No tainted paracetamol found in Netherlands samples
A sample test of 11 popular brands of paracetamol available to buy at supermarkets and pharmacies in the Netherlands found that all of them are safe to use. Television program Zembla and newspaper NRC had them tested by a lab in Belgium after their previous research showed that the largest producer of paracetamol, China's Anqiu Lu’an Pharmaceutical, sold raw materials for the drug that were tainted with carcinogenic 4-chloroaniline (PCA).
The contaminated raw material was created in the spring of 2019 and were enough for some 36 million pills, NRC reports. Where these pills ended up is not clear, but it is known that the Chinese factory also delivered raw materials to the Netherlands over the past years.
NRC and Zembla therefore asked a laboratory in Belgium to test the house brand paracetamol of Albert Heijn, Kruidvat, Jumbo, Etos and Trekpleister, as well as pills from Panadol, Livsane and Sanias. None of these pills were contaminated with PCA.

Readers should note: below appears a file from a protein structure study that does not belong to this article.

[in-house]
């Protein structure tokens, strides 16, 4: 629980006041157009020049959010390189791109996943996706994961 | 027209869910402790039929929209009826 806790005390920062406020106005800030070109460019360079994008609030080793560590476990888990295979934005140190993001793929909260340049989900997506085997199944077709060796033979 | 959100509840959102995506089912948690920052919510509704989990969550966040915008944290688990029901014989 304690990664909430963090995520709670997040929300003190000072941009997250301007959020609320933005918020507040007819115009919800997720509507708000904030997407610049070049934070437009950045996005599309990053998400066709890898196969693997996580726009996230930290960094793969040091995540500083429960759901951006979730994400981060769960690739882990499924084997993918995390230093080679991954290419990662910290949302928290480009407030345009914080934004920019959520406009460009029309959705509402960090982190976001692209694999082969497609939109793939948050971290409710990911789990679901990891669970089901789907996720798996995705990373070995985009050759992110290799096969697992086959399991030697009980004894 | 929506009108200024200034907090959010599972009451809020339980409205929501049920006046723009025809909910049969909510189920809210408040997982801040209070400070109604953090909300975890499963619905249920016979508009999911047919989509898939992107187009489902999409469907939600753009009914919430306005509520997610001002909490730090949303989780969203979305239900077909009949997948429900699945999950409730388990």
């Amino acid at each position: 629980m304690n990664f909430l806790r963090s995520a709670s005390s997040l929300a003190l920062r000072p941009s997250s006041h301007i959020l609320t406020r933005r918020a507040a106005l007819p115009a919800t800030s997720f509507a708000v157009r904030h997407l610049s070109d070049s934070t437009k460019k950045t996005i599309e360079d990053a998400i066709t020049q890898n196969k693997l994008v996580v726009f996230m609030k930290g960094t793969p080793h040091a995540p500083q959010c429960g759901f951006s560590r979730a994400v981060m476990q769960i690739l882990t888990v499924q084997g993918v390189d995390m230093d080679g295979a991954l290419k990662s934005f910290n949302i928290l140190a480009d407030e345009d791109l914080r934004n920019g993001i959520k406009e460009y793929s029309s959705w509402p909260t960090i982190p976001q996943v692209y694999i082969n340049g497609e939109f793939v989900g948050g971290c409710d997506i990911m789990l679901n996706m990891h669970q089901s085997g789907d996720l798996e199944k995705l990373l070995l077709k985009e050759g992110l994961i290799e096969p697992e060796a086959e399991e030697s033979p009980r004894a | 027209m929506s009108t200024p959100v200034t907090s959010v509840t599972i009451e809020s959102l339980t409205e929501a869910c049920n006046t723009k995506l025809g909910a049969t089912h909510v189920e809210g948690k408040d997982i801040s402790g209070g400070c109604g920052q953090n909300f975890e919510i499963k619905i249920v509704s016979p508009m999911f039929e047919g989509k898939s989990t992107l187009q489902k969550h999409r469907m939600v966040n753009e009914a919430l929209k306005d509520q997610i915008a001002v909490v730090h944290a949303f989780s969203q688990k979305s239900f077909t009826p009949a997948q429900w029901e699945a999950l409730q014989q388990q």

"The fact that there is no PCA in these batches is favorable news," Martin van den Berg, professor of toxicology at Utrecht University, said to NRC. "But that doesn't mean that you shouldn't keep checking for the PCA content in paracetamol. Because next time it may be different."
Van den Berg called for paracetamol to be tested for PCA routinely. "I advocate that the pharmaceutical industry carries out a routine analysis with every batch and reports to the authorities. Because it is a substance that we must ensure stays below the standard." PCA can cause cancer and can affect human DNA.